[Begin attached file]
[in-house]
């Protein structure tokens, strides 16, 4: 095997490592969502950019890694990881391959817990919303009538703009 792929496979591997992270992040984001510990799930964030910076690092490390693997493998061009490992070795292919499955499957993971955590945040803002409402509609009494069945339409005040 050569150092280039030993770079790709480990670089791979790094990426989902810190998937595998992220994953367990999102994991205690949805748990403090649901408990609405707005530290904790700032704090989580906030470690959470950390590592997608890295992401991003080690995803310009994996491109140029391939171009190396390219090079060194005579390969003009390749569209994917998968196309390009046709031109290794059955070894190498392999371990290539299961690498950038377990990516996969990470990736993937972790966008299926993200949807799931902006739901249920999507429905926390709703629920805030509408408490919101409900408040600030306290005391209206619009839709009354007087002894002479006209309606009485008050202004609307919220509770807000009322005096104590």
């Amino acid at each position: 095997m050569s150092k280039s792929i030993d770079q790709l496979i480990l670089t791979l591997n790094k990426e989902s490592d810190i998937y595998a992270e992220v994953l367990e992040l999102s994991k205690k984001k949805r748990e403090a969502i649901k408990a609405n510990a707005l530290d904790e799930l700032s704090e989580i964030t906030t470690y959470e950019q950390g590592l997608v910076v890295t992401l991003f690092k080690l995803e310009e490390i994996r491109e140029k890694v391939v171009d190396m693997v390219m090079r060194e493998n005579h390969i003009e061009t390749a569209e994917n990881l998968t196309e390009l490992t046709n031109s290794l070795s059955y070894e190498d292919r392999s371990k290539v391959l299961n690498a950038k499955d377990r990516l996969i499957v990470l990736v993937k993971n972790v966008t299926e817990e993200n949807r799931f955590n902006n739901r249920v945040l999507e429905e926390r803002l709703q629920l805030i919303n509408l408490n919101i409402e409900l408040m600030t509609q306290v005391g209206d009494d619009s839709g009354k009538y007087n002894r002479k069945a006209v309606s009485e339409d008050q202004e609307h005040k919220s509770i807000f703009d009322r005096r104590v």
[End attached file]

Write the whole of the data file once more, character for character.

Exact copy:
[in-house]
């Protein structure tokens, strides 16, 4: 095997490592969502950019890694990881391959817990919303009538703009 792929496979591997992270992040984001510990799930964030910076690092490390693997493998061009490992070795292919499955499957993971955590945040803002409402509609009494069945339409005040 050569150092280039030993770079790709480990670089791979790094990426989902810190998937595998992220994953367990999102994991205690949805748990403090649901408990609405707005530290904790700032704090989580906030470690959470950390590592997608890295992401991003080690995803310009994996491109140029391939171009190396390219090079060194005579390969003009390749569209994917998968196309390009046709031109290794059955070894190498392999371990290539299961690498950038377990990516996969990470990736993937972790966008299926993200949807799931902006739901249920999507429905926390709703629920805030509408408490919101409900408040600030306290005391209206619009839709009354007087002894002479006209309606009485008050202004609307919220509770807000009322005096104590």
């Amino acid at each position: 095997m050569s150092k280039s792929i030993d770079q790709l496979i480990l670089t791979l591997n790094k990426e989902s490592d810190i998937y595998a992270e992220v994953l367990e992040l999102s994991k205690k984001k949805r748990e403090a969502i649901k408990a609405n510990a707005l530290d904790e799930l700032s704090e989580i964030t906030t470690y959470e950019q950390g590592l997608v910076v890295t992401l991003f690092k080690l995803e310009e490390i994996r491109e140029k890694v391939v171009d190396m693997v390219m090079r060194e493998n005579h390969i003009e061009t390749a569209e994917n990881l998968t196309e390009l490992t046709n031109s290794l070795s059955y070894e190498d292919r392999s371990k290539v391959l299961n690498a950038k499955d377990r990516l996969i499957v990470l990736v993937k993971n972790v966008t299926e817990e993200n949807r799931f955590n902006n739901r249920v945040l999507e429905e926390r803002l709703q629920l805030i919303n509408l408490n919101i409402e409900l408040m600030t509609q306290v005391g209206d009494d619009s839709g009354k009538y007087n002894r002479k069945a006209v309606s009485e339409d008050q202004e609307h005040k919220s509770i807000f703009d009322r005096r104590v």